Representative showcases positive effects of marriage

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OKLAHOMA CITY—The same day Oklahoma City ranks in the top five of most adulterous cities, lawmakers are focusing on the positive effects of marriage.

Monday morning, lawmakers held a news conference in honor of National Marriage Week at the Oklahoma State Capitol.

Okla. Rep. Mark McCullough said, “A growing body of research suggests that marriage is good for you. It improves your health, wealth and longevity. The research also overwhelmingly shows the dramatic positive effects that intact families have on children.”

Over the last few years, McCullough has researched family fragmentation and divorce.

He says his studies found that children from broken homes are 12 times more likely to be incarcerated and three times more likely to be expelled and to receive lower grades.

McCullough said, “Even while we celebrate marriage, sadly the reality in our culture is that 40 percent of all first-time marriages end in divorce and 50 percent of all marriages end in divorce. As policymakers and as citizens we should be very aware of the negative outcomes created by our trend towards failed marriages.”

According to “The Impact of the Family on Health: Decade in Review, unmarried individuals have higher rates of mortality, about 50 percent higher among women and 250 percent higher among men.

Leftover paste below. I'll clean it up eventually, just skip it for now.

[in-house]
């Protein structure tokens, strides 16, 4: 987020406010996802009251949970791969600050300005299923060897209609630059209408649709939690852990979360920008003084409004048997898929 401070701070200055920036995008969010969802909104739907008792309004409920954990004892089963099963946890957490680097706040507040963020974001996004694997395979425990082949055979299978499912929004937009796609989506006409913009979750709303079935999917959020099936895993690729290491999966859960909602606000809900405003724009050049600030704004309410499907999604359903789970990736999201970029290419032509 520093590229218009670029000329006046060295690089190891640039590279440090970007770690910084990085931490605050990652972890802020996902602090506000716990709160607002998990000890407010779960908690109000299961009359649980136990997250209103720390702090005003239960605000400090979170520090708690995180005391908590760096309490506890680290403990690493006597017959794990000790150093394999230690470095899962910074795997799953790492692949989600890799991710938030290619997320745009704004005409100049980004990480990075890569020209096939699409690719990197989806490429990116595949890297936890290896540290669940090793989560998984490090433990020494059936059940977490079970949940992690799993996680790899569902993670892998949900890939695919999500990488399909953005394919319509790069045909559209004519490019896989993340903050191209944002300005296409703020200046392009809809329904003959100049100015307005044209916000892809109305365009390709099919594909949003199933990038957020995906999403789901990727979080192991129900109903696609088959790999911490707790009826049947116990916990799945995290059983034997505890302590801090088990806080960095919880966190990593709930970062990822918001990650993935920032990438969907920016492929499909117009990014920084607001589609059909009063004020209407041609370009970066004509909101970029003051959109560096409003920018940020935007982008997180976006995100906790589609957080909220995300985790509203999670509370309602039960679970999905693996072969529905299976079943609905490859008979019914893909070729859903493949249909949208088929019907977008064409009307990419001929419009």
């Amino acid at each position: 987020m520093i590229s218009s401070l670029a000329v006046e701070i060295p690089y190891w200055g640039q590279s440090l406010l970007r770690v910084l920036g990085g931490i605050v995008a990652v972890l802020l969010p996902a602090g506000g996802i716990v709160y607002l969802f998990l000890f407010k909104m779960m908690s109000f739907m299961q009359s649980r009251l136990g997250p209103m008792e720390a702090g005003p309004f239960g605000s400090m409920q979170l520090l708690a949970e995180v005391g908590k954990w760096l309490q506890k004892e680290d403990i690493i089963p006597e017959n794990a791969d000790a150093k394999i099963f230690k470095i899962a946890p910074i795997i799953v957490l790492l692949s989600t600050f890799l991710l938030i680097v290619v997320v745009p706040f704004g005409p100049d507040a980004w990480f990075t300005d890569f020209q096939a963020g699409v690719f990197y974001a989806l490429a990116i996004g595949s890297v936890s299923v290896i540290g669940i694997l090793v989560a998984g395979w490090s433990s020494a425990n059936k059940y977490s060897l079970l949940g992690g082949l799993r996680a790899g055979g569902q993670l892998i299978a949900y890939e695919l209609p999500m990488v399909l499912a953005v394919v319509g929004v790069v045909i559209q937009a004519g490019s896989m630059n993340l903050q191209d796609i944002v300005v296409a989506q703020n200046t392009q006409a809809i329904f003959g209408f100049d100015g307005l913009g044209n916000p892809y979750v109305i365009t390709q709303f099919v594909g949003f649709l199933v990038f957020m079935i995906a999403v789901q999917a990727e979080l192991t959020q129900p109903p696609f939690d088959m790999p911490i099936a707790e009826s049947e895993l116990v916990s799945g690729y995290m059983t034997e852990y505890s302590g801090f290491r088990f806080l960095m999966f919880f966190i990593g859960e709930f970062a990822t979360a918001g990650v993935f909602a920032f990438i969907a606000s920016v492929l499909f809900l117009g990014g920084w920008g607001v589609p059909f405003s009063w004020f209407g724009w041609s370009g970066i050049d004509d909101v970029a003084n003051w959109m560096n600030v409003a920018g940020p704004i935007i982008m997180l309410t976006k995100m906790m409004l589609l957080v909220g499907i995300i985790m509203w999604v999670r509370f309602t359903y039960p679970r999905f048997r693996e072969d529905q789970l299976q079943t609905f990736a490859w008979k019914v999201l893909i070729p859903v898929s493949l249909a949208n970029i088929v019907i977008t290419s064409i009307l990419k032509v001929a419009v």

Organizers say married men are less likely to take part in risky and self-destructive behaviors and married women tend to focus more on their health.

Studies also show that unmarried couples that move in together did not motivate young men and women to reduce unhealthy behaviors.

According to “Social Causes of Psychological Distress,” married men and women report less depression, less anxiety and lower levels of psychological distress than singles.

Other studies show married families accumulate more money.

Married couples had a median net worth of more than $132,000 while those who were divorced had a median net worth of $33,670.

McCullough authored HB 1548, which would reintroduce limited fault into divorce law.

He has authored “covenant marriage” legislation that would require pre-marital counseling into the marriage process.

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